The watch in the other forum went some transformation. It is between the worlds of franken and restored. Non original bezel. Talk of the rotors being changed...possibly the entire movement. Dial being refinished or swapped. You see the history of it.

    The real part of the issue is how it was represented as being "Original".

    To me there are 2 differences...

    1) A enthusiast\collector buying a watch then trying their best to restore it out of respect and liking of the watch. Family pieces come to mind.
    2) A dealer who takes a piece and does everything under the sun to a watch to try and increase the value of it to make a profit

    The first person would be proud to disclose what they did to help the watch and it shows a respect for the collecting of watches. The second person has everything to gain to lie and say the watch is "original condition". Remember that they did it to make a profit and telling a true collector with money that they basically pieced it together to sell it for more does not get the money flowing. The auction house had everything to gain by nondisclosure. The seller had everything to gain by nondisclosure.

    The negative light is in the presentation and reasons for modification of the watch. Had the watch been restored by a collector and presented on the forum here as a piece they were working to bring back to its former glory....it would have some giving suggestions on how to get it even closer to original. We all love watches here and respect originality but also respect the efforts of people trying to preserve or restore a watch long neglected.

  10. #9
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    Re: Seamaster 300 FAP Frankenwatch Sold At Phillips

    Quote Originally Posted by thoth View Post
    My thoughts on the terms Original, Restored, and Franken.......

    Original - A watch that was serviced at all times with appropriate factory parts but all of the outward cosmetics left unmodified. The dial never touched up. Hands aged and not replaced. Crown worn. Case has sharp edges, where applicable, and does have signs of use. In other words you want original or mint in box. When the movement was serviced only genuine factory parts were used, not scavenged.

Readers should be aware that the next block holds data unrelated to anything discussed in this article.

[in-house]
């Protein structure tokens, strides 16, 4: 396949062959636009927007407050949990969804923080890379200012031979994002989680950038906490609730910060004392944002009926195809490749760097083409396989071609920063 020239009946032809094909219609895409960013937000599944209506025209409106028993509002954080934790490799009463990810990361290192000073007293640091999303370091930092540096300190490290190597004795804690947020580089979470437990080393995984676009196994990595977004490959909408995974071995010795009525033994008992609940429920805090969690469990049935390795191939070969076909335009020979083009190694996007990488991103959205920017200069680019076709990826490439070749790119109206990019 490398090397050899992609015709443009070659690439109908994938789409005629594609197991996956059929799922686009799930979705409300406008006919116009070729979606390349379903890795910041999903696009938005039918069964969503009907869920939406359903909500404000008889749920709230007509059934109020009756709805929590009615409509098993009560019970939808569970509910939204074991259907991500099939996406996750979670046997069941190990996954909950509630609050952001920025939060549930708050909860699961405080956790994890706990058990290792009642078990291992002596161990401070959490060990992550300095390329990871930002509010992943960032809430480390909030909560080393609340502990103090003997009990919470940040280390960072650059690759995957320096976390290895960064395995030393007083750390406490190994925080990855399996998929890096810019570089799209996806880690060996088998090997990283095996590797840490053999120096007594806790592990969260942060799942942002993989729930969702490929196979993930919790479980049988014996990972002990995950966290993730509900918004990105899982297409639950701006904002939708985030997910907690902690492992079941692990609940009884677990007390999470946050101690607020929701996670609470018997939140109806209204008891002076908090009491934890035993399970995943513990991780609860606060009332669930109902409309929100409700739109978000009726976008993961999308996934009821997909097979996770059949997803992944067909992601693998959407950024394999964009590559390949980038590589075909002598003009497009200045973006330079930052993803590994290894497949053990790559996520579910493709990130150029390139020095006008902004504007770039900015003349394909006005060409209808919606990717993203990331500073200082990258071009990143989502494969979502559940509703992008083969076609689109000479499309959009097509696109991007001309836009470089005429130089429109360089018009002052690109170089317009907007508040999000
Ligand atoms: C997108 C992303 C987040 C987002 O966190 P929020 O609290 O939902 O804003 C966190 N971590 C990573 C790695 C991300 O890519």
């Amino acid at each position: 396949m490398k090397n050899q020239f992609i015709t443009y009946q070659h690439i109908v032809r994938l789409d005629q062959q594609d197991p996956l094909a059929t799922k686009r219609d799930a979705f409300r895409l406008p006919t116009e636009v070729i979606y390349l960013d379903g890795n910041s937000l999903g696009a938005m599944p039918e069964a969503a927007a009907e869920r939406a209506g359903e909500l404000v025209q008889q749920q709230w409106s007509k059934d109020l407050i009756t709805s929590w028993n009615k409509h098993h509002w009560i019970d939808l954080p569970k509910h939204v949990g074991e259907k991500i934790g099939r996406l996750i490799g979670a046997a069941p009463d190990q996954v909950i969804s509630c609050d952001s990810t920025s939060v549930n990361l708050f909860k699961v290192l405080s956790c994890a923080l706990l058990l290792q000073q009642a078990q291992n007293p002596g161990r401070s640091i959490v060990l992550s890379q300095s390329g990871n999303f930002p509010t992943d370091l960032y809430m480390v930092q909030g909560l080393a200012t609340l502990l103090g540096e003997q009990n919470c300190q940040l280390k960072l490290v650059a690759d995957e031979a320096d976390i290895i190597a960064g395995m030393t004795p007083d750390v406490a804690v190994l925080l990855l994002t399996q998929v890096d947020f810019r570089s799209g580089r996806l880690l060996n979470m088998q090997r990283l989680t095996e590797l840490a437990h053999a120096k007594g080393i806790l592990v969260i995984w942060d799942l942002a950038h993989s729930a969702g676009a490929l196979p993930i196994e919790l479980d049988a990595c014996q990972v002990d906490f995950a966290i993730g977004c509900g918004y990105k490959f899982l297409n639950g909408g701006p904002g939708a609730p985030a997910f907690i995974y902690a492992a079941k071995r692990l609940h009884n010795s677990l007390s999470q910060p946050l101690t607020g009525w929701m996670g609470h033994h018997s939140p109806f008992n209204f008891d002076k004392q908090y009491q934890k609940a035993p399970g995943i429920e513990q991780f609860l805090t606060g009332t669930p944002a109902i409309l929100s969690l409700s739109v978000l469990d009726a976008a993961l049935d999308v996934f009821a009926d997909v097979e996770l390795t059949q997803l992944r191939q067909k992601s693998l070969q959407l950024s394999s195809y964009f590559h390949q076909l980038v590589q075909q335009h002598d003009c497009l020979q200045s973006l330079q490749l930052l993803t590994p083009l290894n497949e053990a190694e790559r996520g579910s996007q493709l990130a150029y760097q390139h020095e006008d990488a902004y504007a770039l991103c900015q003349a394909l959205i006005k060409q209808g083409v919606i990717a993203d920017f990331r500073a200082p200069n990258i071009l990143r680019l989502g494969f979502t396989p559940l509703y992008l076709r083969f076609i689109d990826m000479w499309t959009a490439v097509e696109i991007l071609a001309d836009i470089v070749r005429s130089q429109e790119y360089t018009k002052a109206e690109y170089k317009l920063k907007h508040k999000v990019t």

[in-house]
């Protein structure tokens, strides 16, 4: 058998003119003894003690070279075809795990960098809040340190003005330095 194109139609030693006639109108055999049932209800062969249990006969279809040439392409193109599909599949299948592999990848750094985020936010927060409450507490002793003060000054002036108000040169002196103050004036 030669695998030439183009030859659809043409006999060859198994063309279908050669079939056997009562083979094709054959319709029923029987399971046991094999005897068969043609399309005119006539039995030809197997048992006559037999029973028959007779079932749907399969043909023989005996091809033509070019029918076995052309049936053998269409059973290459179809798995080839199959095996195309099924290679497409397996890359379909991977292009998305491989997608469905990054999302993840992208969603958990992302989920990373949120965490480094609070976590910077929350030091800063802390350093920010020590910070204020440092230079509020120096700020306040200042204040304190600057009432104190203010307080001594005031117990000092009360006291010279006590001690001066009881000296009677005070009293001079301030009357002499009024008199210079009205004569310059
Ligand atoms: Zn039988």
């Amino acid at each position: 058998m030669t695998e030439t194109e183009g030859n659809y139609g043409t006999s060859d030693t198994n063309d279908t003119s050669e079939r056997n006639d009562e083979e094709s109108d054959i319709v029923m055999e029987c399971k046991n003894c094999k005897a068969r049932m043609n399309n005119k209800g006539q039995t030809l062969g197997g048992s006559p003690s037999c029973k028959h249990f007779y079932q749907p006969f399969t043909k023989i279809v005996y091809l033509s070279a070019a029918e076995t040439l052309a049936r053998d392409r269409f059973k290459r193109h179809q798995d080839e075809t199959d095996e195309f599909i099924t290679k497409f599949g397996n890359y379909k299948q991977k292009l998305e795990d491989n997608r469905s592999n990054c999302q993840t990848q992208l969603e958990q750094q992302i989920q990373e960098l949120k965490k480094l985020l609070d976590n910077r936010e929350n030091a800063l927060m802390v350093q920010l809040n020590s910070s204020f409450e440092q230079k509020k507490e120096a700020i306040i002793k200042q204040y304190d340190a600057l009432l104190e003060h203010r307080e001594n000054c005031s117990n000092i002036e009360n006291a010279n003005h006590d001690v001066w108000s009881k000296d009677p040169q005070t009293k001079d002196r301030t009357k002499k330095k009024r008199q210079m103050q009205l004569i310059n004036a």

Restored - Dial and hands possibly replaced but with appropriate factory original ones. Case sympathetically cleaned and polished without the loss of edges. Movement fully serviced with only original parts or replaced with period correct movement with a serial of the same year. But the watch would have to be so trashed at some point for that to happen...just about every part of the watch is available as original in some form so a replacement of the movement would be so extreme (watch was in a fire and the only thing that survived was the case).

    Franken - Can or does have the following....Dial replaced with a redial. Bezel replaced with a non factory bezel or insert. Movement pieced together from other movements or is not age or cal appropriate for the watch. Case not correct for the model. Incorrect or new hands on an obvious old watch.

    The only part of the entire idea of a franken having a redial is not to try and restore the dial to as it was when new but rather to mark a dial as it was not marked originally. You can have a restored watch with a refinished dial but it must be disclosed to anyone you sell it to. I understand that a factory original dial may not be possible and any original dial of the type would be hard to source in a good condition.

    But a franken is taking a watch to make it appear better than it is or to appear as something it is not. A franken is the step above a fake but could be considered a fake if it was something put together out of random parts to make it look like a very rare watch then trying to be passed as such.